Ian Schrager’s Public Hotel Opens in NYC

Once again the hotelier presents a new, future-forward vision of luxury accommodation

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It’s all in the name. Walking into the glass and steel Herzog and de Meuron-designed Public Hotel, visitors cannot help but be taken by the sheer amount of public space. Many hotels claim to be for the city they’re in just as much as for the guests occupying the rooms. With the Public, this is actually true. A ground-up build in Manhattan’s Lower East Side, four years in the making, the Public offers 370 rooms (with prices starting as low as $150), three bars, a shop, a massive living room-like lobby and a Jean-Georges Vongerichten restaurant—all of which feel luxuriant but accessible. Design matters here—with nuances ranging from plywood textured concrete to a well-placed Iván Navarro infinity mirror—but the Public, which opened its doors on 7 June, presents Ian Schrager’s vision for the future of hotels and it works.

At the heart of Schrager’s concept is luxury for all. To achieve this (the sensation of a grand experience but at a minimal cost) the hotelier snipped unnecessary or antiquated hospitality concepts. For guests, check-in happens on an iPad. There are no bell-hops. Rather, a “Public Advisor” role represents a general staff member on-site who helps with all needs and can act as a concierge. There’s no room service (but plenty of food options, more on that below) and turndown service has been ditched. While the Public Advisors will offer hands-on and personalized service, the tech amenities of the facility (including a custom-built chat-bot that knows the hotel’s ins and outs) accommodate other needs. So where does the luxury element enter? It’s in the air (thanks to Schrager’s custom-designed Le Labo scent), the furniture, and the views. For the most part, the hotel’s visual language closely adheres to minimal and chic, but Schrager’s personality manifests in lush textures and surprising colors every now and then.

Then there are the aforementioned public spaces, which should be addressed floor by floor, as the value they provide benefits guests and locals. The hotel’s ground floor hosts LOUIE, a marketplace and coffee shop with organic food on offer (which can be ordered via the chat bot by hotel guests) to grab and go or sit and savor. Further, there’s the Jean-Georges PUBLIC Kitchen, centered on the concept that New York food is world food and features everything from sushi to hamburgers (and houses a wood burning oven). Extending out behind the restaurant, there’s an outdoor garden bar. The three other bars include a Lobby Bar and Diego (a classy cocktail venue featuring a restored Diego Rivera mural in tapestry form) one floor up. This level also features an expansive floor-plan with plush couches and work spaces (as well as private rooms). The last of the three bars, known as The Roof, appears on the 18th floor. With a cosmopolitan interior furnished in black, the true wow factor comes from the epic outdoor space featuring unobstructed views of NYC in every direction.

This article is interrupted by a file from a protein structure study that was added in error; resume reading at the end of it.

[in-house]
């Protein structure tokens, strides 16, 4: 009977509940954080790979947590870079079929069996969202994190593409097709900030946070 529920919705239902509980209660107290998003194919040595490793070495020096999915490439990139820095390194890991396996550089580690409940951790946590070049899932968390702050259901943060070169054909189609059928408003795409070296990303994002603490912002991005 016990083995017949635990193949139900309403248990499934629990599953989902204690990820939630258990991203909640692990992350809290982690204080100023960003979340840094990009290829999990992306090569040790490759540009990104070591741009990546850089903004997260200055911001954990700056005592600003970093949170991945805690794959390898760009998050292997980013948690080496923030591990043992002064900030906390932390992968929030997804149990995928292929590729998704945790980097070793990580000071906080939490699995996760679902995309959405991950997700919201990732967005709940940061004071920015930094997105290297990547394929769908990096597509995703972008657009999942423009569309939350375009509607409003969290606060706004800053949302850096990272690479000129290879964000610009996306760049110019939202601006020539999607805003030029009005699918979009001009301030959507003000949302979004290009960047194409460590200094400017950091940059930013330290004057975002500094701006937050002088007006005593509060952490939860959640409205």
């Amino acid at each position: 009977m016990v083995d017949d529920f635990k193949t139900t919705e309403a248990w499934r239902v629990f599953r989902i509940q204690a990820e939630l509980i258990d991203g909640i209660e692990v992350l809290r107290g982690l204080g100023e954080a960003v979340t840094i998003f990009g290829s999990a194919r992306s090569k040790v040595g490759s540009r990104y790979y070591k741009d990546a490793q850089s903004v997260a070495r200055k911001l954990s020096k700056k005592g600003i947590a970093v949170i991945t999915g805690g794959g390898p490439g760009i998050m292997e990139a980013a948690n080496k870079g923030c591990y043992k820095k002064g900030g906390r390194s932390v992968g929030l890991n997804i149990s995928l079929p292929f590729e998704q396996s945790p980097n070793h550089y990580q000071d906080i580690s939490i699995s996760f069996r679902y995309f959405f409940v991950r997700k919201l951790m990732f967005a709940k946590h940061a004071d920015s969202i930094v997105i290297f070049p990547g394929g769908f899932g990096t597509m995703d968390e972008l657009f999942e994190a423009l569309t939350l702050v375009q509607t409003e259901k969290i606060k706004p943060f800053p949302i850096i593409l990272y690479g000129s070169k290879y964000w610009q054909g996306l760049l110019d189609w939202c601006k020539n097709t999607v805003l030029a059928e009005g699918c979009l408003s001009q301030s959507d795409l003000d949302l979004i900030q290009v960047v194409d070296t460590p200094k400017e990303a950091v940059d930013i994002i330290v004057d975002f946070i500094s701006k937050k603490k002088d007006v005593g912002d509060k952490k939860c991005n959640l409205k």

The Public features two main room types, broken down into further divisions by bed size and view. There are loft suites, as is expected. But the functional pod-style rooms are of greater interest here, as these start at the lowest prices. Upon entering a Queen room (the smallest the hotel offers), we were immediately taken by the fact that despite the 205 square foot size, everything felt in its right place. The bed rests beside the floor-to-ceiling window. There’s closet and stow spaces galore, and a table with a bench. On the tech side there’s a 50″ flat screen TV and 10 easily accessible USB ports and wall outlets. The King variation of this room type expands to 220 square feet. All of these are the same style. The loft iteration maxes out at 350 square feet. The minimal design, coupled with the city views, leads to an authentic breathability in even the smallest rooms.

The hotel’s most uncommon attribute references Schrager’s illustrious nightlife background (as founder of Studio 54). The Public boasts a subterranean modular venue—known as Public Arts—that will exist as everything from nightclub to performance space. Lavish though petite, the venue’s tech-forward features will allow for film screenings, art openings, theatrical productions and performance pieces. But at the heart of it is a space for revelry. It’s another public space and a commitment to the neighborhood, its neighbors and the city itself. Whereas Schrager’s EDITION Hotel some 25 blocks north has an essence of purity and prestige, the Public is ready to be a modern play-space.

Escalator, exterior, loft and lobby images by Cool Hunting, Patti Smith image by BFA, all other images courtesy of Public Hotels